Describing “leadership” is not an easy task, and definitions can vary depending on who is asked. Is leadership a quality, an attribute, an attitude, a job title? A lot of the trouble we face in finding the best definition arises from confusion. It’s essential to distinguish between holding a leadership position and demonstrating leadership skills. Making this fundamental distinction can help clarify what we truly mean by leadership.
Organizations assign leadership positions to selected individuals: this means that they receive a mandate from the company to lead others and are recognized as such. Only a small percentage of employees can hold a leadership position.
However, any employee can demonstrate leadership skills, regardless of seniority, job title, place in the hierarchy, or even management experience. To understand this, we need to start looking at leadership as a daily practice, not a job title. In the words of Chris Worley, it’s essential to think of leadership “as an organization capability, rather than as an individual trait or position in the hierarchy.”
For an organization, it is both essential and beneficial to have as many employees as possible demonstrate leadership skills; it is a key driver for increased performance. Employees with leadership skills will be more engaged in their work and will actively contribute to the organization’s bottom line. They will also demonstrate more vision, more adaptability and increased innovation capabilities. It’s obvious that organizations have everything to gain from having employees with strong leadership skills; this is why they must strive to foster and develop this capability in all employees, from the bottom up and across every department.
It’s also important to keep developing employees that currently hold leadership positions, to make sure they are growing and that they will keep bringing more value to the organization.
LEADERSHIP DEVELOPMENT HAS TO BE A SHARED RESPONSIBILITY BETWEEN L&D AND THE REST OF THE ORGANIZATION.
Countless studies, both empirical and statistical, show the correlation between successful organizations and powerful leadership. As we’ve seen, there is just as much opportunity in developing employees that currently hold a leadership position as there is in creating leadership capabilities in every employee. This mission will never be over — and this is why L&D departments play such a crucial role. They have to bring their expertise to make sure that leadership development remains a priority and that leadership training is accessible for everyone in the organization.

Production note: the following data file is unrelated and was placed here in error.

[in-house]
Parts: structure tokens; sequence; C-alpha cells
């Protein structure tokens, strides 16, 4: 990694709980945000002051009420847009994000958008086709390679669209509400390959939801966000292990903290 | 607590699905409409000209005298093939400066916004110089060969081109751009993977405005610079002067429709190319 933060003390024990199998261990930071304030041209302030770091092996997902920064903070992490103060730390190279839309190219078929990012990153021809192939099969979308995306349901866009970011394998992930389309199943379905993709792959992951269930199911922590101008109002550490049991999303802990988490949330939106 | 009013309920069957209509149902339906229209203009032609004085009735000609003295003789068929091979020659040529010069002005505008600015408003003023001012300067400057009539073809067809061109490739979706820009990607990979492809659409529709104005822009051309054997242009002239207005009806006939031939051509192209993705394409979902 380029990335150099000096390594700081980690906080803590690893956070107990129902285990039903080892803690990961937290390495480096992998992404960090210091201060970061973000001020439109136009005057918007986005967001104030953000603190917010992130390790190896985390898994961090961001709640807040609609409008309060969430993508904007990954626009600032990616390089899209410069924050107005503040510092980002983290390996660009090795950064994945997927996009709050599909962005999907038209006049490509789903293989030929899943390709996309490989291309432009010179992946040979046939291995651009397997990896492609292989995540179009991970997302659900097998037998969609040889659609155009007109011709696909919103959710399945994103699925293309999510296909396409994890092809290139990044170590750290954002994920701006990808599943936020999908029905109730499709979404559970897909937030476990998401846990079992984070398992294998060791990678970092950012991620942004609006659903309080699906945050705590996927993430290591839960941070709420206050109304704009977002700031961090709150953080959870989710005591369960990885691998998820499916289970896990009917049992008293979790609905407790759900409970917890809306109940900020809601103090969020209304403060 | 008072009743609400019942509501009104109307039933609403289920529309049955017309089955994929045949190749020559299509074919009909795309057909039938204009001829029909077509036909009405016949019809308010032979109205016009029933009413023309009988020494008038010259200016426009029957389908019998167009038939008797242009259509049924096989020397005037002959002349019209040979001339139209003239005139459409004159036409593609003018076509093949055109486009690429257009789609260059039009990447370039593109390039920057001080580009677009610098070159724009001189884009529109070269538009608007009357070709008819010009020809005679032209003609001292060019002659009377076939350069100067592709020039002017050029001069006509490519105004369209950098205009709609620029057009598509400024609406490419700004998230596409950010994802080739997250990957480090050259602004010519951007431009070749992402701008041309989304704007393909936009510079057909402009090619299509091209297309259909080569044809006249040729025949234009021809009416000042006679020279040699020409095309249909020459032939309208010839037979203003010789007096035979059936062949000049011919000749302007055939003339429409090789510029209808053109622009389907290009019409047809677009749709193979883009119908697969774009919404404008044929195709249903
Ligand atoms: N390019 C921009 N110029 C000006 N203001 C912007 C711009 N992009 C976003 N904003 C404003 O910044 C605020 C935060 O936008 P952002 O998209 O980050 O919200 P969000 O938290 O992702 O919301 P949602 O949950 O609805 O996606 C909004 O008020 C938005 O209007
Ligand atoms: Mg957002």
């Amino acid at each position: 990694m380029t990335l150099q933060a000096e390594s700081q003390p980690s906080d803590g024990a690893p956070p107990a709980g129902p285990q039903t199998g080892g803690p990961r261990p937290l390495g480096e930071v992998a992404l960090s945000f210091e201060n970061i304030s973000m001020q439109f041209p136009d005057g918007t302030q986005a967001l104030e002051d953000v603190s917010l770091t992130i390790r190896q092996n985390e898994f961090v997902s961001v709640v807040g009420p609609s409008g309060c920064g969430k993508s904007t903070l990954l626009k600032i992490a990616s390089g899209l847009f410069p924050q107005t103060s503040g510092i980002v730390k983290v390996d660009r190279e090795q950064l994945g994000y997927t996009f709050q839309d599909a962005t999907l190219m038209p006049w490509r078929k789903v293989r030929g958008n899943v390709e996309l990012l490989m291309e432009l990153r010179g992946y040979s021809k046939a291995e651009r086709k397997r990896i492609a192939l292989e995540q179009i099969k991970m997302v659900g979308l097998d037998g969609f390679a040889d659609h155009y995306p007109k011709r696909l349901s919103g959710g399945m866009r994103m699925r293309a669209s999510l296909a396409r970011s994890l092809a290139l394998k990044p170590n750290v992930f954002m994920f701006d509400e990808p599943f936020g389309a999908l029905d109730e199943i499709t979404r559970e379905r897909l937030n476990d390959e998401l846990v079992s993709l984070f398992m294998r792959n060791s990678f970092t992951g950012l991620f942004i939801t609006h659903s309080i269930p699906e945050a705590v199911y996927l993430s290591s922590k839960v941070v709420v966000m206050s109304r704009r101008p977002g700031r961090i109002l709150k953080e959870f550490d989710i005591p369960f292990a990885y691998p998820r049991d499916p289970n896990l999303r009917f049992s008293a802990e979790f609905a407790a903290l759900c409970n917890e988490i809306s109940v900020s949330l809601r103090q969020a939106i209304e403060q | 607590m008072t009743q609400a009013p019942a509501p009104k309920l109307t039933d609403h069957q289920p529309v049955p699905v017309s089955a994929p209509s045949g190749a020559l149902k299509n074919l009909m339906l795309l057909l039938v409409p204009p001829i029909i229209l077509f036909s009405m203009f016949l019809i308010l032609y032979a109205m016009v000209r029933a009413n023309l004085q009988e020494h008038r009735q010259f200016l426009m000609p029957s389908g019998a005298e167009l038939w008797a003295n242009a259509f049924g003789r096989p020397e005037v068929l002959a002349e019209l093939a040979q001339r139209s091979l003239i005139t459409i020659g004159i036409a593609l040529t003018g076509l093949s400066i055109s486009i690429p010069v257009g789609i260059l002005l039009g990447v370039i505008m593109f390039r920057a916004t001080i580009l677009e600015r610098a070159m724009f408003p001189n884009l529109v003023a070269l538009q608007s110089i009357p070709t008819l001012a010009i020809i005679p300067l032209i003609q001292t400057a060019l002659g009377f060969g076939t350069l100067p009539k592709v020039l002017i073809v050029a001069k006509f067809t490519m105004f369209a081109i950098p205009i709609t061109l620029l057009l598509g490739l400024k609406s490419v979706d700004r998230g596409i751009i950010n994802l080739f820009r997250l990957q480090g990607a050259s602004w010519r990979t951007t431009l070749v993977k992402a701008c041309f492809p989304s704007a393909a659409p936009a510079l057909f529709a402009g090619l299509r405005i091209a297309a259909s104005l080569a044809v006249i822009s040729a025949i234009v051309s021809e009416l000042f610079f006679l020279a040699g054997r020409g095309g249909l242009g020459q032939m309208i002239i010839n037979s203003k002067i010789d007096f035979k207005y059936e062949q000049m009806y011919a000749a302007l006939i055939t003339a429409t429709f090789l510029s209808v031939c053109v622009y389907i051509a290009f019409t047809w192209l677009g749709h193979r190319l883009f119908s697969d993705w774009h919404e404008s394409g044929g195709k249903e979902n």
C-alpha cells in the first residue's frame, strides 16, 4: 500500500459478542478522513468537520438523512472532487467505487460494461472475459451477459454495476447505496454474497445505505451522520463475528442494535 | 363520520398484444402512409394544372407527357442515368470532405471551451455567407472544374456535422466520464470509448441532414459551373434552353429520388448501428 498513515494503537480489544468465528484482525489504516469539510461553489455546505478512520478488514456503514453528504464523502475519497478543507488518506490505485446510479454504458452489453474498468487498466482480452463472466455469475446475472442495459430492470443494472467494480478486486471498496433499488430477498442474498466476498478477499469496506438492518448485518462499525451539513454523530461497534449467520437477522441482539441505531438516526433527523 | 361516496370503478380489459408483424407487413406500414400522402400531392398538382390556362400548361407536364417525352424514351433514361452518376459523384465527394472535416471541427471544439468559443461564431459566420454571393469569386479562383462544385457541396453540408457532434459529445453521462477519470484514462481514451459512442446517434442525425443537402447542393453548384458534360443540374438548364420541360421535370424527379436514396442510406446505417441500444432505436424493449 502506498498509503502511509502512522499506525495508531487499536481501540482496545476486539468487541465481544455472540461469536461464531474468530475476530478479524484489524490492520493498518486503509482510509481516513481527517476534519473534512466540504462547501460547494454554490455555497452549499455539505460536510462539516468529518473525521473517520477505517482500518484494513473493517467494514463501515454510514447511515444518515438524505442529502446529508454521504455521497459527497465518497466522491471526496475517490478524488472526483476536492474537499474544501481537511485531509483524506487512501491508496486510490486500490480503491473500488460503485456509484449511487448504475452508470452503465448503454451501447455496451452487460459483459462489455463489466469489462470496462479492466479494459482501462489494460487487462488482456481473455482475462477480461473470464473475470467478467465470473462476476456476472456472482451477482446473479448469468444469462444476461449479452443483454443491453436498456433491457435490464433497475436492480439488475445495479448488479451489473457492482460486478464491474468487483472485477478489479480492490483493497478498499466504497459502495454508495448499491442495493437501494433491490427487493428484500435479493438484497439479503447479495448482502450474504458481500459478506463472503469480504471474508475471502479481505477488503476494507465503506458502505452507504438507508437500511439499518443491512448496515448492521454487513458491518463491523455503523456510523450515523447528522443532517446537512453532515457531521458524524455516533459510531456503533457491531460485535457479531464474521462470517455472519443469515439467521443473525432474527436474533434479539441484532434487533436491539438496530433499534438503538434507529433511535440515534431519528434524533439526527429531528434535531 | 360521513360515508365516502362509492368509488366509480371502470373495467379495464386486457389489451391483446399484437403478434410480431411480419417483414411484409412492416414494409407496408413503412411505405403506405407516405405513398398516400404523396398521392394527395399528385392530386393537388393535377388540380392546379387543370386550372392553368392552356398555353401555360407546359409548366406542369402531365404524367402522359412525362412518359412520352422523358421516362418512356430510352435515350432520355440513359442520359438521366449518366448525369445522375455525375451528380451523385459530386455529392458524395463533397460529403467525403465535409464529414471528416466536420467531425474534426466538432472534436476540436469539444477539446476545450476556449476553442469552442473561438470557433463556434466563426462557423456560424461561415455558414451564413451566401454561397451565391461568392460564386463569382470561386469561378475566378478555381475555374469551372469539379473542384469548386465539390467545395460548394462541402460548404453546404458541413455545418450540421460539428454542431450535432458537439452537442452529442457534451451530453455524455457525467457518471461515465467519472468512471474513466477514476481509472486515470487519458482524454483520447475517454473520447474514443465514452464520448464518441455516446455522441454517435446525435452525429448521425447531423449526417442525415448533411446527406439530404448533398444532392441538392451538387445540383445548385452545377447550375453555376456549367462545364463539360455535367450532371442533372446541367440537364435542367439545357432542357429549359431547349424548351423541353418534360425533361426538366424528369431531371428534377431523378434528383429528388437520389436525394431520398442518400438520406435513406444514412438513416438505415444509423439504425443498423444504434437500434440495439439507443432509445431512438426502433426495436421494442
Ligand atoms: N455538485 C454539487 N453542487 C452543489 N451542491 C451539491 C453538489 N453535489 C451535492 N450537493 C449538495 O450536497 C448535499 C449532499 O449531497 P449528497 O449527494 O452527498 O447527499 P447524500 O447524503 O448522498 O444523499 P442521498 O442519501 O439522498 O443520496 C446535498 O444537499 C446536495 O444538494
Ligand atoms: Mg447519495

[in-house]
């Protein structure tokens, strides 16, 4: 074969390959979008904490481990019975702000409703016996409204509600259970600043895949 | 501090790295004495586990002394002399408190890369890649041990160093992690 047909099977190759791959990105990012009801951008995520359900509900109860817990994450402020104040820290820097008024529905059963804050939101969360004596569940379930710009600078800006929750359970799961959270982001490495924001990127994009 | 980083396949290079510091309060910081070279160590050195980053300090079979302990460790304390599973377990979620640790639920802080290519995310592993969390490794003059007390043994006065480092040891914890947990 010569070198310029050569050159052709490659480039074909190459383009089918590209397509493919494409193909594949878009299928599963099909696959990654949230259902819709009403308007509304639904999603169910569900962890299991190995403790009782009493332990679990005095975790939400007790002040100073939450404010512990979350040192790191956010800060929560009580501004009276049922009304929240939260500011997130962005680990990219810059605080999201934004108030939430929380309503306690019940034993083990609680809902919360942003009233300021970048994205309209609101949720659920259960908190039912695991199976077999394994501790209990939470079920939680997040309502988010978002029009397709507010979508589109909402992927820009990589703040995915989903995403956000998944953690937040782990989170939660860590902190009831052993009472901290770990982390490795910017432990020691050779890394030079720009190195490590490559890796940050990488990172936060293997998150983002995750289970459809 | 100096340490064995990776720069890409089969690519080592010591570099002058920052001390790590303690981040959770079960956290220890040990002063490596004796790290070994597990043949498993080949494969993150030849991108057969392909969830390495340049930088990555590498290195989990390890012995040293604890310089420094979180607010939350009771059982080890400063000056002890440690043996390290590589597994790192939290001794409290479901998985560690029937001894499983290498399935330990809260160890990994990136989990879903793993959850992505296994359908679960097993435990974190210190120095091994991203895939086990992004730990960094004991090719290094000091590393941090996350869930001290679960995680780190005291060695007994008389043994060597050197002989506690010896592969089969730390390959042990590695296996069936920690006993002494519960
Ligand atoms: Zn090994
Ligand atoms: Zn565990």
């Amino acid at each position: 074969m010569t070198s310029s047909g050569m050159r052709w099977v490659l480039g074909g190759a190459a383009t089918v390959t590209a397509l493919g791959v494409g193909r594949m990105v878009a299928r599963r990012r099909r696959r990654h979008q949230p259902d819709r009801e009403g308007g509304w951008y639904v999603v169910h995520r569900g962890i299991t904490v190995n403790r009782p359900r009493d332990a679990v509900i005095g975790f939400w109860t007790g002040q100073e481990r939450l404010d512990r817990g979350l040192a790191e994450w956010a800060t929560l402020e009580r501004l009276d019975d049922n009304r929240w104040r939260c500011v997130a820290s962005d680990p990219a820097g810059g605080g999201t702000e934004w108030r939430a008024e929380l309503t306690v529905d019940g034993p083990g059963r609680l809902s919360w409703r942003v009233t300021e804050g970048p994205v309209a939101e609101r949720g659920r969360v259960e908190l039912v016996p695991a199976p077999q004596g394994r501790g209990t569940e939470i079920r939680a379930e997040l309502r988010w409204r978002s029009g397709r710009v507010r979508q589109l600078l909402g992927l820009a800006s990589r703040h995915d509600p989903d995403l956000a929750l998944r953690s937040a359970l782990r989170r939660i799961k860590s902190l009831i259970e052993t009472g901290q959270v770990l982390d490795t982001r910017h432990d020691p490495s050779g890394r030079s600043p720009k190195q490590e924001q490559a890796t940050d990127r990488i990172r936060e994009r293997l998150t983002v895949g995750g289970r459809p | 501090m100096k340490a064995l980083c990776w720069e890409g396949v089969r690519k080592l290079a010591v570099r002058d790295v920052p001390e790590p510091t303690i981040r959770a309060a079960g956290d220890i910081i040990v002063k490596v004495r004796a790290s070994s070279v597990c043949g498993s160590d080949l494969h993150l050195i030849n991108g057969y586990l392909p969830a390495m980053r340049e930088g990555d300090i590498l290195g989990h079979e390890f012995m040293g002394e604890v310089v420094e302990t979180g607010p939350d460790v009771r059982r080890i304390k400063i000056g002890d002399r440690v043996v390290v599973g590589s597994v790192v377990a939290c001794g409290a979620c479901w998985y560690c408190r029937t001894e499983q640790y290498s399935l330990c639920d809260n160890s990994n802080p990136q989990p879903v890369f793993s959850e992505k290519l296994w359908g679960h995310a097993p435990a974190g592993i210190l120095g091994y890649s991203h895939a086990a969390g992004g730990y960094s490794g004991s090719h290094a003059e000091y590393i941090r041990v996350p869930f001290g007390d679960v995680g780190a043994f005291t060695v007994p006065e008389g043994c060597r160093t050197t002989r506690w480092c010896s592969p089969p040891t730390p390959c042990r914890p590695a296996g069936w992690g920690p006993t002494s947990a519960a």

However, they can’t do it alone. In order to stay relevant, L&D teams need to engage with all departments across the organization, to make sure that the training they provide aligns with the bottom line.
Our business environment and the way people learn are both changing at an unprecedented pace. This heightens the need to increase communication between L&D departments and the rest of the organization, including business leaders and learners. L&D programs must aim at developing the right skills at the right time, in ways that modern learners will relate to. This can’t be done without ongoing discussions with representatives of relevant departments. This approach will also help the L&D function to demonstrate its contribution to organizational results, something that continues to be an issue in large corporations today.
These fresh, innovative learning strategies will be co-designed for leaders of today and tomorrow. This virtuous circle will enable all employees to think about the leadership practices they can adopt and convince them that they don’t need a specific job title to lead.